Richard Pound

In 2013, the International Olympic Committee (IOC) elected Thomas Bach, an Olympic fencing gold medallist at the Montreal Olympic Games in 1976, as its ninth President. This outcome was not surprising on either a personal or organisational basis. 

Bach had been on the IOC radar since the Baden Baden Olympic Congress in 1981 as a member of the inaugural Athletes' Commission and was co-opted as a member in 1991, following the retirement due to age of Berthold Beitz as an active member. 

The IOC, traditionally Euro-centric, given the early development of organised sport on that continent, is also clearly more comfortable with European Presidents and while Bach is its first German President, only one non-European (Avery Brundage of the United States) has ever held the position.

Bach came to the office well prepared, with a variety of experiences at both national and international levels, not the least of which was his Presidency of the German Olympic Sports Confederation and active participation in several IOC Commissions, including Evaluation, Juridical, ad hoc Commission re Salt Lake City, Marketing and Television, plus the Court of Arbitration for Sport and as a member of the influential IOC Executive Board.

Thomas Bach was elected as the ninth IOC President at the 2013 Session in Buenos Aires ©Getty Images
Thomas Bach was elected as the ninth IOC President at the 2013 Session in Buenos Aires ©Getty Images

Once elected, there was an immediate change in the sense of purpose of the IOC and a new energy in its activities across the full Olympic spectrum. Recruitment of skilled members of the IOC administration, from within and outside has led to a level of professional staff having the organisational competence to deliver against new broad and ambitious goals, many resulting from the Bach-led comprehensive review and assessment of the entire gamut of activities identified in Olympic Agenda 2020.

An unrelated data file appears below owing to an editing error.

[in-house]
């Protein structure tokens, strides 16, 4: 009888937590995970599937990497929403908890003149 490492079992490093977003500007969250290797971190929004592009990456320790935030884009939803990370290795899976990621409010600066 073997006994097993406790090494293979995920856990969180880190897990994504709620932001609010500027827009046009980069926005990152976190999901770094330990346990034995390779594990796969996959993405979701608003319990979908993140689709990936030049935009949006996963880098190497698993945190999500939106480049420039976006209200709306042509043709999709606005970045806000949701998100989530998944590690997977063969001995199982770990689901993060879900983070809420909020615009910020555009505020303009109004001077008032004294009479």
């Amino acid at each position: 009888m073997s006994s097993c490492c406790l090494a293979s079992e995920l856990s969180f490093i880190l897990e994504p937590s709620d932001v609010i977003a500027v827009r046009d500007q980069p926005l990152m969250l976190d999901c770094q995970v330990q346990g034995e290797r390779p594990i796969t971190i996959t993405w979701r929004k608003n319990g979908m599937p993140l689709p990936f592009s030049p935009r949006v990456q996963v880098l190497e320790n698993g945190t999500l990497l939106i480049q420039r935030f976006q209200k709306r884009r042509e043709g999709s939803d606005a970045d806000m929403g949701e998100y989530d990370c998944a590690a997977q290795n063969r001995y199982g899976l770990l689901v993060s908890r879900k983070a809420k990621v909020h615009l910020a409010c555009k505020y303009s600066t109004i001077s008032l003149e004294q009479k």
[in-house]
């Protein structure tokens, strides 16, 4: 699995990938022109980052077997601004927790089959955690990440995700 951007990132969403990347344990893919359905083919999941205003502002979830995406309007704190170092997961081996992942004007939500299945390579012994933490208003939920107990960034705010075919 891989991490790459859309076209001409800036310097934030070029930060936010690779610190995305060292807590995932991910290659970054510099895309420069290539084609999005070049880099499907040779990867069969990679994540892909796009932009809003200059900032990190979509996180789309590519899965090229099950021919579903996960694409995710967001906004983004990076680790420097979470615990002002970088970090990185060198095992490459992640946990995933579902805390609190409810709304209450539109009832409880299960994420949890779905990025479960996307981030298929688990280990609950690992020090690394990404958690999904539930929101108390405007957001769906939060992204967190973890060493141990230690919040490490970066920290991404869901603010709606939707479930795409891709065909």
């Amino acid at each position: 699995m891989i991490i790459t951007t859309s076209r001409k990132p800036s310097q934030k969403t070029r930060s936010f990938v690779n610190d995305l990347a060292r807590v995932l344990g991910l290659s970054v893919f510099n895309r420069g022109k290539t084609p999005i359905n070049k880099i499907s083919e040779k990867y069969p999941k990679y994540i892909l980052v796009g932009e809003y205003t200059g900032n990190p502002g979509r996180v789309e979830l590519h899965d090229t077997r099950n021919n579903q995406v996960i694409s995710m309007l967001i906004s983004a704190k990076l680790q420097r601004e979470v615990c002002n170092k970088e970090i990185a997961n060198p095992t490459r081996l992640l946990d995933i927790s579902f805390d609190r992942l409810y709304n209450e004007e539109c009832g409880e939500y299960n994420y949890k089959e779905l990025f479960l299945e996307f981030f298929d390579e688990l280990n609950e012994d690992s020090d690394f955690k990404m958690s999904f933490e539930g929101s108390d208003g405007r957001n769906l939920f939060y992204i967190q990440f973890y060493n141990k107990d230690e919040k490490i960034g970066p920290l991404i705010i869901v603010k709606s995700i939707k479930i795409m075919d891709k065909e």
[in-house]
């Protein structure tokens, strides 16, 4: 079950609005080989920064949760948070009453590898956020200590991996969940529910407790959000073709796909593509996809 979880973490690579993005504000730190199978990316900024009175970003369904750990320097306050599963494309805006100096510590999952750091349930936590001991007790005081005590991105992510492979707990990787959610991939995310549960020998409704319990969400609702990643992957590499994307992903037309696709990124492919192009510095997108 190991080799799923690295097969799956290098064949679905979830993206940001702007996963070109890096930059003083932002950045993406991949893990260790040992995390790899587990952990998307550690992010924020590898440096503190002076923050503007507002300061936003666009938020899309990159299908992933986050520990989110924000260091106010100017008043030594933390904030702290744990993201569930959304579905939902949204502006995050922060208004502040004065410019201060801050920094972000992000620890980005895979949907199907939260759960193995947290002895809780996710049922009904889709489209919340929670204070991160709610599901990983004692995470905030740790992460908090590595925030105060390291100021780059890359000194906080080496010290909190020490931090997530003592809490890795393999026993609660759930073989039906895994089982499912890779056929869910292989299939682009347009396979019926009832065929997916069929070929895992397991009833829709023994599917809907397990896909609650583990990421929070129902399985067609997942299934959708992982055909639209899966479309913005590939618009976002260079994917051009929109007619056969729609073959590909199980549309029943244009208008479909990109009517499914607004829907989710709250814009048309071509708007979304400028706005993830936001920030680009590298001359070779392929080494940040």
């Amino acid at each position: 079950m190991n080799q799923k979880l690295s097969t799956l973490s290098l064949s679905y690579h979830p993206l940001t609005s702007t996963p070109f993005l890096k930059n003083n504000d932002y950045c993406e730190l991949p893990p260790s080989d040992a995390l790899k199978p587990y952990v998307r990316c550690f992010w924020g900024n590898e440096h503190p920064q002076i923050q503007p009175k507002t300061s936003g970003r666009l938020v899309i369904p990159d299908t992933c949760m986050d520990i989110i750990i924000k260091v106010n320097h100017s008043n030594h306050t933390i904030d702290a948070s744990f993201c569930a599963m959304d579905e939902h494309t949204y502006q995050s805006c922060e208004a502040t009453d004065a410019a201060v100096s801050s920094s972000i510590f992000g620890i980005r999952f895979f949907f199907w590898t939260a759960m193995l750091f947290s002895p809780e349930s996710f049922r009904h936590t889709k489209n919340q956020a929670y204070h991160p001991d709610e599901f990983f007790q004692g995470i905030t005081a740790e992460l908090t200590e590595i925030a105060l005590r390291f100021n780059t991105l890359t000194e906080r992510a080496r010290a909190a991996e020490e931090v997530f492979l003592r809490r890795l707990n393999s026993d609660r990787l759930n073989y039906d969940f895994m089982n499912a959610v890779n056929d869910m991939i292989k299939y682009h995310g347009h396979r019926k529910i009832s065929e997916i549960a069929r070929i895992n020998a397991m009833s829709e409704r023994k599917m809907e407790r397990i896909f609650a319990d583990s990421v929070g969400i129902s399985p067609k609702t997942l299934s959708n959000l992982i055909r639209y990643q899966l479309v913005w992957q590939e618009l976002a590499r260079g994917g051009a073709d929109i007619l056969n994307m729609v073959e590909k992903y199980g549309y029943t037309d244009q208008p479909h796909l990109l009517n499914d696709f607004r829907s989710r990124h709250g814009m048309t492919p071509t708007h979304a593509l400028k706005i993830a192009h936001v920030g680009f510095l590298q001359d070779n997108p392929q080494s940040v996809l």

There were some 40 headings in this initiative (as Bach described it - 20 plus 20), not all of which were new, but all of which needed new focus in the context of new leadership of an increasingly important international values-driven organisation.

Notwithstanding the considerable progress in matters of governance that followed upon the post-Salt Lake City scandal in 1998-1999, as a result of which IOC internal governance was formalised along principles of proper conduct, disclosure and transparency, it remained clear that the IOC had more work to do and that governance standards within international sport generally needed improvement. 

A familiar mantra developed around Olympic Agenda 2020, namely, "change or be changed". Many self-governing organisations have learned, to their distress, that it is almost always preferable to develop and put in place self-designed reforms than to have Governmental or other bodies impose "solutions" that may well not reflect the real needs of the and its particular context.

One such issue was IOC membership. An outcome of the IOC governance reforms in 2000 had been creation of three new membership classes, in respect of International Federations (IFs), National Olympic Committees (NOCs) and Olympic athletes, each of which was entitled to have 15 members, elected on the basis of their particular relationships.